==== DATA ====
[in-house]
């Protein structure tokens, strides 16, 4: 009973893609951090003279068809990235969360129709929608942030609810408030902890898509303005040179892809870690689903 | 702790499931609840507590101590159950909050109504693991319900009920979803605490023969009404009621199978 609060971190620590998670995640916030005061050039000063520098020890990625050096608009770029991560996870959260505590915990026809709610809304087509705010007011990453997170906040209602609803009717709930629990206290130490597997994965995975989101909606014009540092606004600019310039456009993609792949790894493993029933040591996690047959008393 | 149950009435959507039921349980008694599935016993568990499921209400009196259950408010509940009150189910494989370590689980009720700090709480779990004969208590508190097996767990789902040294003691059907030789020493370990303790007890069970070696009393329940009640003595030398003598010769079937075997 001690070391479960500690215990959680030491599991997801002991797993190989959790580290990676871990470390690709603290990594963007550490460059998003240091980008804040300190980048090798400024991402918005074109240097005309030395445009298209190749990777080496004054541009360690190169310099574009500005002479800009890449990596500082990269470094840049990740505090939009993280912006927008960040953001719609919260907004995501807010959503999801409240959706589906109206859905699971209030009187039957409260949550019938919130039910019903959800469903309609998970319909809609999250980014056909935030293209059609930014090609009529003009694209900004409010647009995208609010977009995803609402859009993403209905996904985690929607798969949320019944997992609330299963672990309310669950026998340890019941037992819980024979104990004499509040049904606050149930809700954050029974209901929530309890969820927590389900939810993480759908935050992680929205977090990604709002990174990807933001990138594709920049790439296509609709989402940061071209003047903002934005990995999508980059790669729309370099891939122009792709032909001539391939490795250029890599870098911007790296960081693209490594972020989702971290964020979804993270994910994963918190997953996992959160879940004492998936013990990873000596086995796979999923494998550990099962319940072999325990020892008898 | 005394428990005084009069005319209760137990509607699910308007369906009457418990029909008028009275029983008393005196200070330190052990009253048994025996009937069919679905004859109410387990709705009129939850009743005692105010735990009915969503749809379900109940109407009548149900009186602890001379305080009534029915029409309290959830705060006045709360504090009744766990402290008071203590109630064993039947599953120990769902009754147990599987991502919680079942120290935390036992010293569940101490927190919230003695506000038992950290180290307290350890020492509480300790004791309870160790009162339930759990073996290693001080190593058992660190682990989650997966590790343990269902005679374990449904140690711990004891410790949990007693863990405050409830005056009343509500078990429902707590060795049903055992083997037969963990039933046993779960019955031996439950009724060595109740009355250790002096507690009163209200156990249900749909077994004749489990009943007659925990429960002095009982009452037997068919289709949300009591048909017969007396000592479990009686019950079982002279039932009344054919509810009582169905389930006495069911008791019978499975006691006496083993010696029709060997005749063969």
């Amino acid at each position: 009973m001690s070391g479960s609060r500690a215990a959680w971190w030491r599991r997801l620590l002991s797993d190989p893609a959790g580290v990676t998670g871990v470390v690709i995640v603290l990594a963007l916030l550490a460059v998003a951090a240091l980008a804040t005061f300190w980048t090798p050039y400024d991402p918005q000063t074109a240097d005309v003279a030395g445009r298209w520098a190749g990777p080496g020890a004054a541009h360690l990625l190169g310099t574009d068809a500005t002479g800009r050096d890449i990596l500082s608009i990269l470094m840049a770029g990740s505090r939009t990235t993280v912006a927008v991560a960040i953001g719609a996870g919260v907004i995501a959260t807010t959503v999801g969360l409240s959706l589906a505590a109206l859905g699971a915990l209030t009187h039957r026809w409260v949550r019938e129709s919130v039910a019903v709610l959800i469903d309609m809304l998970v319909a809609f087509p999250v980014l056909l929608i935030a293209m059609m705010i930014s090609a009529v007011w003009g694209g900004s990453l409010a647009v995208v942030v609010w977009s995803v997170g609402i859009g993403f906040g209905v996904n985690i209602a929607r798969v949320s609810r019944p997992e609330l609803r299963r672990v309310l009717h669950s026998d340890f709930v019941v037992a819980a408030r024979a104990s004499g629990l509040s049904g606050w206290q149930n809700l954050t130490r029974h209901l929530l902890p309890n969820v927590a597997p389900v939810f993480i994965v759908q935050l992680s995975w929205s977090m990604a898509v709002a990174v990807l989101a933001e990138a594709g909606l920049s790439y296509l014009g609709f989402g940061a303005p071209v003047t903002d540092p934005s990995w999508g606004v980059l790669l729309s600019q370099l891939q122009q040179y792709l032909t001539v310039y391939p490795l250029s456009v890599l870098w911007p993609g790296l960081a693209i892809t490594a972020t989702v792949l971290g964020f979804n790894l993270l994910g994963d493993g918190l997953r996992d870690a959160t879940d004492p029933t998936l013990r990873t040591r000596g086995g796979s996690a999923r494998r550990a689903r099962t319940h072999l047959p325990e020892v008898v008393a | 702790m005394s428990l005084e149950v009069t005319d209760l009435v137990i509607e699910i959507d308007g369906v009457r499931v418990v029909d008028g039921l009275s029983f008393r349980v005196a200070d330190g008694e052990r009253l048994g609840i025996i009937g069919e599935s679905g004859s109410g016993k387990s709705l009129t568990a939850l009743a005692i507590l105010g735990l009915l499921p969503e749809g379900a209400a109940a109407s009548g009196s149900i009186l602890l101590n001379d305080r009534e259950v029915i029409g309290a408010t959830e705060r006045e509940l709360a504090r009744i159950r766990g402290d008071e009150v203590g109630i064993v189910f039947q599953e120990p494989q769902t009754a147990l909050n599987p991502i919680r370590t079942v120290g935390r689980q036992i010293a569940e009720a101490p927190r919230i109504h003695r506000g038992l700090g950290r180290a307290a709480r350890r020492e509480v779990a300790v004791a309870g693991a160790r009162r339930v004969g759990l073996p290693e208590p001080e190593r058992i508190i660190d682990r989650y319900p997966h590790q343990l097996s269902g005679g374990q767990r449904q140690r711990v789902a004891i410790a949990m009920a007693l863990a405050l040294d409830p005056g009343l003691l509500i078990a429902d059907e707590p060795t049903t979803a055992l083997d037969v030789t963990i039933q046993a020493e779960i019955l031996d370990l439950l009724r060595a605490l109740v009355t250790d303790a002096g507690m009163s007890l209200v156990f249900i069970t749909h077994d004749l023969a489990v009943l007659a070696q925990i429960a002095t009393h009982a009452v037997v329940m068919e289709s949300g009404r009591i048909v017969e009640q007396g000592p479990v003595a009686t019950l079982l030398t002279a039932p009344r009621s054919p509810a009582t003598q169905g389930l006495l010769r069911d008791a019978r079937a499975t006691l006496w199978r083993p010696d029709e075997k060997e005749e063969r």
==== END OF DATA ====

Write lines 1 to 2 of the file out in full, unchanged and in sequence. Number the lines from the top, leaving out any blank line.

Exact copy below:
[in-house]
């Protein structure tokens, strides 16, 4: 009973893609951090003279068809990235969360129709929608942030609810408030902890898509303005040179892809870690689903 | 702790499931609840507590101590159950909050109504693991319900009920979803605490023969009404009621199978 609060971190620590998670995640916030005061050039000063520098020890990625050096608009770029991560996870959260505590915990026809709610809304087509705010007011990453997170906040209602609803009717709930629990206290130490597997994965995975989101909606014009540092606004600019310039456009993609792949790894493993029933040591996690047959008393 | 149950009435959507039921349980008694599935016993568990499921209400009196259950408010509940009150189910494989370590689980009720700090709480779990004969208590508190097996767990789902040294003691059907030789020493370990303790007890069970070696009393329940009640003595030398003598010769079937075997 001690070391479960500690215990959680030491599991997801002991797993190989959790580290990676871990470390690709603290990594963007550490460059998003240091980008804040300190980048090798400024991402918005074109240097005309030395445009298209190749990777080496004054541009360690190169310099574009500005002479800009890449990596500082990269470094840049990740505090939009993280912006927008960040953001719609919260907004995501807010959503999801409240959706589906109206859905699971209030009187039957409260949550019938919130039910019903959800469903309609998970319909809609999250980014056909935030293209059609930014090609009529003009694209900004409010647009995208609010977009995803609402859009993403209905996904985690929607798969949320019944997992609330299963672990309310669950026998340890019941037992819980024979104990004499509040049904606050149930809700954050029974209901929530309890969820927590389900939810993480759908935050992680929205977090990604709002990174990807933001990138594709920049790439296509609709989402940061071209003047903002934005990995999508980059790669729309370099891939122009792709032909001539391939490795250029890599870098911007790296960081693209490594972020989702971290964020979804993270994910994963918190997953996992959160879940004492998936013990990873000596086995796979999923494998550990099962319940072999325990020892008898 | 005394428990005084009069005319209760137990509607699910308007369906009457418990029909008028009275029983008393005196200070330190052990009253048994025996009937069919679905004859109410387990709705009129939850009743005692105010735990009915969503749809379900109940109407009548149900009186602890001379305080009534029915029409309290959830705060006045709360504090009744766990402290008071203590109630064993039947599953120990769902009754147990599987991502919680079942120290935390036992010293569940101490927190919230003695506000038992950290180290307290350890020492509480300790004791309870160790009162339930759990073996290693001080190593058992660190682990989650997966590790343990269902005679374990449904140690711990004891410790949990007693863990405050409830005056009343509500078990429902707590060795049903055992083997037969963990039933046993779960019955031996439950009724060595109740009355250790002096507690009163209200156990249900749909077994004749489990009943007659925990429960002095009982009452037997068919289709949300009591048909017969007396000592479990009686019950079982002279039932009344054919509810009582169905389930006495069911008791019978499975006691006496083993010696029709060997005749063969």